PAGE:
Start Up failures, what really ARE the numbers

If you’re beginning to consider being a startup entrepreneur, you’ve often hear that 70-80% of the start ups fail in the first year and the next large bunch fail in year two so that most fail within their five years. At least, that’s what we all hear. But what is really behind these numbers.

Let’s take John C. Maxwell’s book “Failing Forward” and see where these first numbers come to. When he asked a number of millionaires how many times did it take for them to become successful the average number of failures was around five!!

So that means that while most small businesses fail, the business owners keep on trying and moving forward!!!

So, it’s not the failure that is the issue, but how you look at the failure. Do you:

Dwell on your failure and keep harking back to your failure?

Deal with the failure by learning from your mistakes and moving on?

Deny your failure and blame everyone else for your string of bad luck?

If you are in the middle of the road camp and deal with it, then you’re not a failure.

Keep on pressing on.

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2 thoughts on “Start Up failures, what really ARE the numbers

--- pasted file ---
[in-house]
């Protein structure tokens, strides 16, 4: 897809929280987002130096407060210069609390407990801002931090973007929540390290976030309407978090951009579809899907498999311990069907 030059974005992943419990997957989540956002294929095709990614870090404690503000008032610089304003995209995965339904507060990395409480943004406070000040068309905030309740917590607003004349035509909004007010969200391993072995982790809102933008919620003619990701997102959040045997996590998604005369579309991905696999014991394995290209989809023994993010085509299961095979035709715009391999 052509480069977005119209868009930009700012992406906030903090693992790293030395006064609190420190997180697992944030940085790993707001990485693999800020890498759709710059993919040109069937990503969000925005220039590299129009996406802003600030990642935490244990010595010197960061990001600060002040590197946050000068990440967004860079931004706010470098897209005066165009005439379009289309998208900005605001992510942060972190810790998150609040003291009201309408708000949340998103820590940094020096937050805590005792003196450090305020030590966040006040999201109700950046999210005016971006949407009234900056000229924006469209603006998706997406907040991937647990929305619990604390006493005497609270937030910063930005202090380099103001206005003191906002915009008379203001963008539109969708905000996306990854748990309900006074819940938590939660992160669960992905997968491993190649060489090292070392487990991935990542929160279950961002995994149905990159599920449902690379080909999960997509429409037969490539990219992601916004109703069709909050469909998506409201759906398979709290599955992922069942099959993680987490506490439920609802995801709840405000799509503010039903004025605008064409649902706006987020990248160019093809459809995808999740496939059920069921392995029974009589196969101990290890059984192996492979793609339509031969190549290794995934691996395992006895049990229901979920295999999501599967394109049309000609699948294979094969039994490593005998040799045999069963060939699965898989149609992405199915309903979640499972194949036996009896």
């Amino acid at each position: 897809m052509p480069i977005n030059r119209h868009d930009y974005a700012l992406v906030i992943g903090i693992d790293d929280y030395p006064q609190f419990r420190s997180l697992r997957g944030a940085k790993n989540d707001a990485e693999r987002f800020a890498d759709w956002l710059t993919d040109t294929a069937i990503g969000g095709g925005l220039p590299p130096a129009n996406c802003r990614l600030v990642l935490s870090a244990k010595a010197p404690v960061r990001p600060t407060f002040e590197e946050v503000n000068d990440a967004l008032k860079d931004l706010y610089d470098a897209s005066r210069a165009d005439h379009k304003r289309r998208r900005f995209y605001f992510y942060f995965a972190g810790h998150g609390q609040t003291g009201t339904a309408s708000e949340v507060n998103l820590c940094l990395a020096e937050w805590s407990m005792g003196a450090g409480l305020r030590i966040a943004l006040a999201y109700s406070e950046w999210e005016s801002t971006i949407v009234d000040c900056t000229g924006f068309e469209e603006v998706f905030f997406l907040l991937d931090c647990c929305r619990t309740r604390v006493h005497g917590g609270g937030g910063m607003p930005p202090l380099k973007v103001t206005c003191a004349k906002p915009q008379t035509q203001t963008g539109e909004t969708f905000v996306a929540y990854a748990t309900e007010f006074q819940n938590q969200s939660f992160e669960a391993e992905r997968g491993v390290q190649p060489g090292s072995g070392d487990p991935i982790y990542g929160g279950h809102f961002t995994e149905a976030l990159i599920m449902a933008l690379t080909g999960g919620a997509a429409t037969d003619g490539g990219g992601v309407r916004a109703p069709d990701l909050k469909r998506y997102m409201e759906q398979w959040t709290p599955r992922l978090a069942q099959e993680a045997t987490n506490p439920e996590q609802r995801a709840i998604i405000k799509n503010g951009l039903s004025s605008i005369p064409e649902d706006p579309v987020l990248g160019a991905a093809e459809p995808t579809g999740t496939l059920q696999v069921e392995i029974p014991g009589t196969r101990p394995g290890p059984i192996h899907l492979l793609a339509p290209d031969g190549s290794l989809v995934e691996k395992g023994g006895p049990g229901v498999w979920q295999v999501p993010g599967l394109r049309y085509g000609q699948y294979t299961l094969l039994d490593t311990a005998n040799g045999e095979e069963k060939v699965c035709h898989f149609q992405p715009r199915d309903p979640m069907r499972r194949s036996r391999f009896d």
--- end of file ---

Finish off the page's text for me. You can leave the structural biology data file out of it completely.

1. I find that most people fall into denial instead of refocusing their efforts and dealing with the issues.

    How was “Falling Forward”? Would you recommend it as a good read for learning from failures?

    • The reason why most people are in denial is because they (and their parents and friends) look at failure as “I’m/he’s a failure” rather than, “It’s a failure.” They take it WAY to personally rather than the TRUE view of each action taken as “testing, one, two, three, testing!” If we look at success COMING from failure, then just around the bend from failure is success, so keep going. But keep in mind that insanity is doing the same thing over and over expecting different results. That means we need to change something in order to achieve success, not being persistent in our failing actions.

      Absolutely I recommend “Failing Forward,” but I also recommend “Think and Grow Rich,” “Getting to Plan B,” and especially “Now Discover Your Strengths.” Anytime you learn something more about yourself, others, and what you’re trying to achieve is a worthwhile endeavor. Just don’t stop learning.

      Thanks for the comments.

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